Libya struggles to reopen refineries
Thursday, Mar 29, 2018
Libyan efforts to restore functionality to its oil refining industry during 2018 continue to face a range of challenges. The strong revival of crude oil output to above 1 million bpd earlier this year spurred the National Oil Co. (NOC) to prioritise efforts to bring its three refining units back into operation.

However, these efforts to match the dramatic recovery of Libya’s upstream sector are facing an uphill struggle, as practical problems, labour unrest and the effect of recent oilfield shut-ins weigh on the sector.

Libya’s oil production sector has indeed enjoyed a strong comeback, but production shut-ins have hampered the process of recovery of the oil sector as a whole during the first quarter.

The key Sharara and El-Feel fields both suffered interruption in February, with problems now lingering at the latter. These are vital to Libyan oil production, aimed both at the export market and at domestic crude oil refining needs. Their closure because of pipeline disruption and labour disputes has restricted flows of crude oil to the 220,000 bpd Ras Lanuf and 120,000 bpd Zawiya plant, as well as the 10,000 bpd Marsa al-Brega complex.

Libya’s Petroleum Facilities Guard (PFG), tasked with providing security at the oilfields, went on strike in February, adding to NOC’s woes.
Regarding pipeline closures cutting off oil supplies, NOC chief Mustafa Sanalla has now said that those responsible, including a landowner who claimed that oil leakage had contaminated his property, should be prosecuted.

Aside from the instability in oil supply to refineries, the shut-ins at Sharara and El-Feel have also distracted NOC from efforts to repair infrastructure and other tasks, while lost output from the shut-in at El-Feel cost NOC around US$30 million per day.

While NOC seeks to maintain stability operations to ensure an adequate supply of oil and functional infrastructure, Libya is fighting a rearguard action against fuel smuggling.

Loadings of unauthorised fuel cargoes onto vessels have dogged the operations of refineries, and once again drawn attention away from more urgent matters related to repairs and renewals.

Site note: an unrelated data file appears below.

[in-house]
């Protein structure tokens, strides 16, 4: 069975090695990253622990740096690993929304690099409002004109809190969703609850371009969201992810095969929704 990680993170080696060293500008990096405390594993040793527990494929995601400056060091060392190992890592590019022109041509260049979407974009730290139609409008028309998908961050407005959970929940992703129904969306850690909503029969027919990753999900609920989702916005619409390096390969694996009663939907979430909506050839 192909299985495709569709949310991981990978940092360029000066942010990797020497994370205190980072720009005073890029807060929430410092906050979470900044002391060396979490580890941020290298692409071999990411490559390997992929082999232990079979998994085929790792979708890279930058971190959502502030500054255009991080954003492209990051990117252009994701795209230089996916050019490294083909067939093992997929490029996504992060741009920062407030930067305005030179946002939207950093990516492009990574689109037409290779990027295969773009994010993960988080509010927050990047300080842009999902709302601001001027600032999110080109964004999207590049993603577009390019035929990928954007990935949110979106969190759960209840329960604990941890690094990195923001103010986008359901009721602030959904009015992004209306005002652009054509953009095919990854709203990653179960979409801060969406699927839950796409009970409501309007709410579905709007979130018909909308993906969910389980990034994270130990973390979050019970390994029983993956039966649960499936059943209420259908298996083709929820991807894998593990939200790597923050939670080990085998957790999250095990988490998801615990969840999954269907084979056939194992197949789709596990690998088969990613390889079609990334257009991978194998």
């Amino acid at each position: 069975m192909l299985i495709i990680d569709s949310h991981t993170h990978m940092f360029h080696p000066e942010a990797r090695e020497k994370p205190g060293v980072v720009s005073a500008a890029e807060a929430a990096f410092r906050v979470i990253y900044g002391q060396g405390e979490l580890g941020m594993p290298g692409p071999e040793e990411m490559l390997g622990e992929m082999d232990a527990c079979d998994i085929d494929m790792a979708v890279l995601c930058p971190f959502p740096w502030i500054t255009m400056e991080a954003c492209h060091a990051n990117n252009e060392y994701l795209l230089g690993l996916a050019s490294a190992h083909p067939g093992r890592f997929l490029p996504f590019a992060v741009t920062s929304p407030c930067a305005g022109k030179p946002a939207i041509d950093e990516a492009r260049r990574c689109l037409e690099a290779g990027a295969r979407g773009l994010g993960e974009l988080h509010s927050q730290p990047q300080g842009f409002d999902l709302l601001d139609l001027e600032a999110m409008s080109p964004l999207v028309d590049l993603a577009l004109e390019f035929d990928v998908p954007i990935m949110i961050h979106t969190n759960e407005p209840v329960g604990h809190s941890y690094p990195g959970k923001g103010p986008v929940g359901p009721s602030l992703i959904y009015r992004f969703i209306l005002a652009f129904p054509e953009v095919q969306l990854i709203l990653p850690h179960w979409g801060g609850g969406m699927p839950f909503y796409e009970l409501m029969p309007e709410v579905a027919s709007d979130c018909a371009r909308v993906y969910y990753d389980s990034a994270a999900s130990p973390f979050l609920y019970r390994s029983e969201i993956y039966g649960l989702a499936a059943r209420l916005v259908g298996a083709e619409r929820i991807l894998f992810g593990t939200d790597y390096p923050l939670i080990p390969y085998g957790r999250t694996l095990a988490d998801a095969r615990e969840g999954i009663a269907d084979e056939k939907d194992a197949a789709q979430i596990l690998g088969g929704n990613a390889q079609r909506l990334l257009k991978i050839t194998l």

While inland pipeline routes to the coast are precarious and prone to interruption, and port facilities remain vulnerable to interference, supply routes to the south have been more promising.

The smallest plant, NOC subsidiary Sirte Oil Co.’s Marsa al-Brega refinery, is operational, delivering diesel and gasoline by road during the first quarter to around 30 fuel stations in the south of the country.

However, an explosion and fire at the refinery on March 10 saw the plant closed temporarily, and damage is being assessed.

Despite the myriad issues holding back Libyan refining recovery, NOC remains insistent upon a steady move towards full restart of capacity.
A tender for a maintenance and oil spill cleaning contract at the Ras Lanuf plant was issued in late March, as NOC tries to get back to normal operations.

Other contracts for the renovation of tank facilities and related infrastructures are also now being offered, such as a March tender for maintenance and the Sabah storage terminal at the Marsa al-Brega plant.
Issued in March, the tender indicates that NOC is moving forward with practical measures to revive full activity at the refinery near Sirte.

Adding to the air of recovery are tenders now being issued by NOC for works at the three refineries, aimed at maintenance and cleaning of oil spillage.

A lack of availability of finance for the necessary costs of repairs to the refineries must also be addressed. Sanalla acknowledged that budgetary constraints had hampered efforts to move towards full oil sector recovery, and this vagueness will certainly deter inward investors and bidders for the new contracts.

Contractors will also be discouraged by the volatile state of industrial relations. The dispute between NOC and the PFG has been resolved, but observers and participants will want to see a restoration of a stable working relationship to satisfy themselves that the chances of a repetition of the recent shut-ins have been reduced.

This relationship will be crucial to ensuring that supply to refineries remains stable, and the budgetary position is clarified. These features are absolutely necessary if the refining network is to return to a more credible position in 2018.

NOC has made valiant efforts to consolidate the upstream position, but clarity of the refining recovery plan, in particular a comprehensive timeline and costing of the repairs and upgrades, remains elusive. NOC pledged greater transparency in its operations to encourage inward investors and contractors, and now it must give more importance to this concept in its refining ambitions. If it does not, its valiant efforts to drag Libya’s oil sector back to normal operations could go unrewarded.

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